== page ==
Custody services aren’t the most compelling corner of the crypto ecosystem, but 21st-century solutions for storing and safekeeping digital assets are critical if cryptocurrencies are to achieve widespread adoption.
For that reason, Cowen Inc.’s recent announcement that the 103-year old United States investment bank wants to hold crypto on behalf of asset managers and hedge funds is noteworthy, especially when coupled with similar statements from traditional bank giants such as Bank of New York Mellon and Deutsche Bank earlier this year.
Is it too early to speak of this as a movement? “This is absolutely a trend,” Raphael Polansky, managing director at Boerse Stuttgart Digital Ventures GmbH, told Cointelegraph.
Traditional bank giants like Wells Fargo — which also announced that it would begin offering crypto services to its wealthier investors — are being nudged into the business by their customers who are eager to increase their crypto and token activities. “Those customers are also not yet willing to trust those pioneering fintech firms with three-digit million amounts,” explained Polansky, adding: “They want a reliable and trusted partner that they have known for decades, and these are still the traditional banks.”
“Yes, more [traditional] banks will offer custody services,” predicted Michael Gofman, assistant professor of finance at the University of Rochester. It’s like building a house, where “custody is the foundation,” he told Cointelegraph. Most users are scarcely aware of the custody function, but it is critical if the house is to endure.
Matthias von Hauff, CEO of TEN31 fintech Bank, told Cointelegraph: “Those jurisdictions with a solid financial regulatory regime are in general beginning to appreciate the importance of providing a sound regulatory framework for crypto custody.” He, too, expects more traditional banks to enter the custody space.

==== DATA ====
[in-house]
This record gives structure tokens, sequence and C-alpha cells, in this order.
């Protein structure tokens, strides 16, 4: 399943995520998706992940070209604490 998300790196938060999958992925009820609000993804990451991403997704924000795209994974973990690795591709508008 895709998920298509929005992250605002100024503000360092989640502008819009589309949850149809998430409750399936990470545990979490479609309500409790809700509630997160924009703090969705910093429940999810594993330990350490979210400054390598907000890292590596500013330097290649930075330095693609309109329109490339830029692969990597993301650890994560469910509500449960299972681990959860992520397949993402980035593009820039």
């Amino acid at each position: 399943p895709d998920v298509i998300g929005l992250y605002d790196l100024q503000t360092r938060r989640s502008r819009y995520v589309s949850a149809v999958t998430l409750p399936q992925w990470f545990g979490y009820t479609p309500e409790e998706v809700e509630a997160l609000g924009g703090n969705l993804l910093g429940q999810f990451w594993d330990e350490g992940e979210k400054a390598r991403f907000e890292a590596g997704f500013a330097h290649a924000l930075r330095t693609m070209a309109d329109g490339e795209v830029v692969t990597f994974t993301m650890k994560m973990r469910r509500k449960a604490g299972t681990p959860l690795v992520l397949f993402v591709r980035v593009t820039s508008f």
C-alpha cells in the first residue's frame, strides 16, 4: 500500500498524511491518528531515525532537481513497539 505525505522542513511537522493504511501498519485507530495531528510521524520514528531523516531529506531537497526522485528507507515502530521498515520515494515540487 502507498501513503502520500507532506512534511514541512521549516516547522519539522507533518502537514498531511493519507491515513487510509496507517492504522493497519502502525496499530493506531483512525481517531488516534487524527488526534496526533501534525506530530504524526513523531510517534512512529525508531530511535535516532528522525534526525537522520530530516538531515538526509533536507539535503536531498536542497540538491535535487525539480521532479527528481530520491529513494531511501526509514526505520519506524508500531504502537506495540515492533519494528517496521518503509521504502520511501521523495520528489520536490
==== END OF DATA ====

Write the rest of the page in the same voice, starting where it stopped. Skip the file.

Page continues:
A door opener?
Legacy banks’ interest in crypto custody might at first glance seem surprising. The fees aren’t lucrative, after all; Coinbase’s custody fees, for instance, are about 50 basis points on an annualized basis. “It won’t make them [i.e., the banks] much money,” observed Gofman. But banks may view it as a kind of loss leader, enabling institutions to sell new custody clients additional — and more profitable — services, like crypto trading.
Many providers until now have been offering services virtually free of charge, noted von Hauff, while crypto custody “is a perfectly logical ‘door opener’ for a wide range of cross-selling opportunities,” adding: “It is much like offering free checking accounts to banking clients. You lose money at first, but you have a client to whom you can offer all sorts of financial products.”
Also, banks have surely been keeping a watchful eye on Fidelity Investments, the mutual fund colossus that pioneered institutional crypto custody in 2019 and, in October, expanded its digital asset coverage to Asia. Its Bitcoin (BTC) custody business has been “incredibly successful,” Fidelity CEO Abigail Johnson told Barron’s in December, adding: